Like any arresting science-fiction tale, Denis Villenueve‘s Arrival (Paramount, 11.16) challenges you to stretch your cognitive processes. It’s a workout. It also has a great set-up — a visiting (not an invasion) of earth by 12 super-sized alien vehicles, in various locations around the globe. And a linguistic professor, Dr. Louise Banks (Amy Adams), who has raised and lost a daughter to disease, tasked by the government (primarily represented by Forrest Whitaker in military fatigues) to somehow communicate with the alien pilots, called Heptapods, to learn where they’re from and what they want.

Sounds cool, no? An atmospherically haunting thing. Creepy images of massive, split-egg-shaped alien vessels hovering just above the earth. Intriguing, fascinating. A cerebral experience of discovery and synapse-expansion. And of course a hero’s journey for Dr. Banks, who’s just about the only person on the engagement team with an intelligent mindset about the visitors, which is that the only way to go is to communicate, exchange knowledge, share, learn.

Jeremy Renner‘s Ian, an open-minded scientist/mathematician, shares Banks’ attitude. And, down the road, his fluids.

Everyone else in Arrival is a lizard brainer — scared, defensive, concerned about threat, preparing a potential attack. And of course the story will be about Banks saving the world from this absurdly militant attitude.

The Heptapods are apparently looking to assess the nature and character of humans and determine if they deserve to survive with the benefit of their long-game altruism or whether it’s better to…what, ignore or even exterminate and thereby save the universe a lot of grief? Something like that.

So Arrival is more or less the original The Day The Earth Stood Still. The basic message is that aggression is for morons. The Heptapods are Michael Rennie‘s Klaatu. Dr. Banks is a combination of Sam Jaffe‘s Professor Barnhardt (a stand-in for Albert Einstein) and Patricia Neal‘s Helen Benson, both of whom come to agree with the message that Klaatu has come to earth to deliver, which is that aggression and violence are unacceptable and that the earth will be destroyed if the militants don’t cool their jets.

Eric Heisserer‘s screenplay (based on Ted Chiang‘s short story titled “Story of Your Life”) is also about Banks embracing the Heptapod’s non-linear attitudes about time, which means on some level that…I don’t know what the fuck it means. But it has something to do with Banks’ deceased daughter, whom he see in an endless stream of memory excerpts. And whether that tragedy of disease and early death resides in the past or future or whatever. It’s kind of like what the Trafalmadorians taught Billy Pilgrim about time in Slaughterhouse Five — that each and every incident has always existed, that there is no past or future, etc.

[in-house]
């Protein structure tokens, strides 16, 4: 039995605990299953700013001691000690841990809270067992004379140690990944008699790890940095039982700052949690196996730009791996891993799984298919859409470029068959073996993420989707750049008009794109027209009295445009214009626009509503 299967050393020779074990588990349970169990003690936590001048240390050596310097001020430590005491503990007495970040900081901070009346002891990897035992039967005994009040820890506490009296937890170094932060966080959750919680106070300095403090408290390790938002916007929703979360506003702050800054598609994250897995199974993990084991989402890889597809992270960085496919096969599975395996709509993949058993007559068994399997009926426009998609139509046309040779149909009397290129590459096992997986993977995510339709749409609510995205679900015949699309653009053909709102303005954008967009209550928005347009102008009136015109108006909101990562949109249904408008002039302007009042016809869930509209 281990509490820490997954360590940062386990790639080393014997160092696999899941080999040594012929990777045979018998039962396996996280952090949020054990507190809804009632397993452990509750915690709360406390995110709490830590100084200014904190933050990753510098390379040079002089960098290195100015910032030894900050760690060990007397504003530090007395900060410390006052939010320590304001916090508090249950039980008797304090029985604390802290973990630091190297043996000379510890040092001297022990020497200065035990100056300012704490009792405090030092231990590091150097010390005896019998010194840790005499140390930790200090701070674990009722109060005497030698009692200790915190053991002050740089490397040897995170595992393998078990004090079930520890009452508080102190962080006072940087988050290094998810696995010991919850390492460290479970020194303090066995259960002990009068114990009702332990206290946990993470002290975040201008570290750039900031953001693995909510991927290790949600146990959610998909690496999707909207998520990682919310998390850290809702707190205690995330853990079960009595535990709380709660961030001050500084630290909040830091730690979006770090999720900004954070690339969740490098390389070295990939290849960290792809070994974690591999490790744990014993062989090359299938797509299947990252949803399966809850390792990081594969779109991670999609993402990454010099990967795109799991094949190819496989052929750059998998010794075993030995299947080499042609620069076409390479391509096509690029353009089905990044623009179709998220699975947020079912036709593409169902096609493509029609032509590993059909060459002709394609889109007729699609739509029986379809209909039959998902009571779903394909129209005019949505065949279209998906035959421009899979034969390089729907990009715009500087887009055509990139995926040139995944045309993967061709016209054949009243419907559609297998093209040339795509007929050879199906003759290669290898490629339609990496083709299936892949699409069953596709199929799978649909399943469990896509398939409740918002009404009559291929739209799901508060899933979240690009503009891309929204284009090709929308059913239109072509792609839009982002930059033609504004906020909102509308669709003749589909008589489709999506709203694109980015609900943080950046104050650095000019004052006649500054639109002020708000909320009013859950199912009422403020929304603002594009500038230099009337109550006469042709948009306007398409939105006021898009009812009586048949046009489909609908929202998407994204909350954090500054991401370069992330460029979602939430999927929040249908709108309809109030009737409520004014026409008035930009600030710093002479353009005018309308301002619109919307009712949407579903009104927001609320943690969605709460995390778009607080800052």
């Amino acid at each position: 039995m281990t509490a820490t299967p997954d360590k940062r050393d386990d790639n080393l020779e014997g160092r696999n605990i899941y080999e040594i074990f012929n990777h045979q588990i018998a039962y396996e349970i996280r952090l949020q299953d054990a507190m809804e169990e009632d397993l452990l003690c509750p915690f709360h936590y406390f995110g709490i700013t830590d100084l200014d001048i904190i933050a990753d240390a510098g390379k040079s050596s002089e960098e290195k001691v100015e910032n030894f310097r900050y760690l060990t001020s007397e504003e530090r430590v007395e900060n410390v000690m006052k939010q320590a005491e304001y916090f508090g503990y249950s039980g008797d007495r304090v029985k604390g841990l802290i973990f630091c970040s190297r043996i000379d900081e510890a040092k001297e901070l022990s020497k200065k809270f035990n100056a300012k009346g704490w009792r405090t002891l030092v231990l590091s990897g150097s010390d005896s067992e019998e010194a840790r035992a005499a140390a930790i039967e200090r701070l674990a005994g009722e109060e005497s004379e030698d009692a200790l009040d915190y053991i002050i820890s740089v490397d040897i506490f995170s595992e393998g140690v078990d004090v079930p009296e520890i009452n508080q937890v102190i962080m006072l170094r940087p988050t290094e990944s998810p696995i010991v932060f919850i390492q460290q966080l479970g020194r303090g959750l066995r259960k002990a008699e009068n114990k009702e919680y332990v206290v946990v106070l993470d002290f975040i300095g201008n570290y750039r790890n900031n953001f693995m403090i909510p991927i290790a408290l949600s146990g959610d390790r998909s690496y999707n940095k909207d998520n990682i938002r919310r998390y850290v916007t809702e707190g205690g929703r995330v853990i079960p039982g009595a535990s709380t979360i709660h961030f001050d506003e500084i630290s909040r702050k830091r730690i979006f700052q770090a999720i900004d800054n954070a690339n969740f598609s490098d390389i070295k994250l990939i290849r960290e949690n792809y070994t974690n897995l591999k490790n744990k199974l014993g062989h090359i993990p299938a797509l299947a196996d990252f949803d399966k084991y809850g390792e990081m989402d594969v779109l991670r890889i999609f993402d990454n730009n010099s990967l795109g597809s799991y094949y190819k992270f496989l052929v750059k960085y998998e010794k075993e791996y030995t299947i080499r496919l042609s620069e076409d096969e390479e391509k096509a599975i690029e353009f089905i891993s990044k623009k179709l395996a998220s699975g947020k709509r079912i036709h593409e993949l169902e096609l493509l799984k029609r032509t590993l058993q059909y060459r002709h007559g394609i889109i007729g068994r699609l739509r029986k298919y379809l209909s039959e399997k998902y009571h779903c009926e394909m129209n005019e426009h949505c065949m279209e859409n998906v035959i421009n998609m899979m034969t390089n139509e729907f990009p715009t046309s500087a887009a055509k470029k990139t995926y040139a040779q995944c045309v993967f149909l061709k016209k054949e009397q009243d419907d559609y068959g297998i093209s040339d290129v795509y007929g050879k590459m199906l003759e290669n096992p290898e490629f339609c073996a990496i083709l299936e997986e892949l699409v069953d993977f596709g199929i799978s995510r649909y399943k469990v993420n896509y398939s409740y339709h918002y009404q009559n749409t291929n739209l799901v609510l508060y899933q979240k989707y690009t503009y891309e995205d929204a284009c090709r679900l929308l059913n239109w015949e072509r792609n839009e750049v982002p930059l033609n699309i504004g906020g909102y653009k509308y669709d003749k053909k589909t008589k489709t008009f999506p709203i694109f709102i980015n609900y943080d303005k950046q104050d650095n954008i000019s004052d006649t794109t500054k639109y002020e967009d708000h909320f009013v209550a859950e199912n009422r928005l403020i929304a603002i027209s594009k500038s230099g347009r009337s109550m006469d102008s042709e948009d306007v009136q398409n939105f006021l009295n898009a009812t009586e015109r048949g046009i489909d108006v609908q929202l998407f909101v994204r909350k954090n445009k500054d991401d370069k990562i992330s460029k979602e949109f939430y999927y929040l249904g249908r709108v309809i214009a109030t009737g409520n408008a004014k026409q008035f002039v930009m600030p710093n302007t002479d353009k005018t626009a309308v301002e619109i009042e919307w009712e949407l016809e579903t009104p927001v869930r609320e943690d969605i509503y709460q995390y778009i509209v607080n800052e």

But Arrival lost me because it unfolds in the manner of some science fiction tales, starting off with a highly intriguing premise but then kind of levitating and leaving the planet around the midway or two-thirds point, flaking and spacing and dispersing into fragments of time and memory and inconclusive what-the-fucky. After the first 45 minutes or so Arrival starts to feel slow and repetitive and, yes, boring. I personally found it increasingly irksome.

Why would the super-intelligent, highly evolved Heptapods visit earth without a translation scheme or technology that would make their thoughts clearly understood to humans? Why even make the trip if the relationship between Heptapods and earthlings is going to stall immediately due to an utter inability of government and military leaders to discern what the Heptapods are up to? Think about it. It’s completely stupid, and yet this is the basic situation.

The highly complex and particular Heptapod language is expressed with an infinite number of circular smokey (or ink-in-water) semagrams. No one except Banks/Adams can make heads or tails of them, and even she is perplexed for a long stretch. Speaking for myself, sitting in the rear of Telluride’s Galaxy theatre, I got very, very sick of looking at these semagrams take shape over and over and over and over and over and over and over and over.

And why are the Heptaods presented as giant-squid like figures with tough, dark gray elephant skin and large expanding starfish hands? This feels like a bone tossed to the popcorn munchers who want to feel scared or intimidated by alien life forms. But think about it. This is a species with an intelligence ratio to humans equal to the ratio of humans to worms or ants, and they’re going to resemble the tenacled Martian vehicles in Steven Spielberg‘s The War of the Worlds except with elephant skin and starfish hands? Kind of a bonehead design call, no? Wouldn’t they more likely be ethereal beings, shed of cumbersome physicality and closer to the realm of pure intellect? Or something along those lines?

And I hate, hate, hate Bradford Young‘s cinematography, which doesn’t always deliver the same muddy, underlighted values — a vaguely greenish tint, like you’re looking at everything through a scrim — but does often enough. His images convey a feeling of slight suffocation, like my eyes are dying or the image is doing a fade to black. A N.Y. Times profile noted that Young “favors raw light and has a penchant for shooting into it.” His images have been bothering me for years — Middle of Nowhere, Selma, A Most Violent Year, Pawn Sacrifice. If a film has been shot by Young, brace yourself — you’re in for murky ride.

Here’s an Arrival story I wrote a couple of weeks ago, called “Klaatu Would Understand.”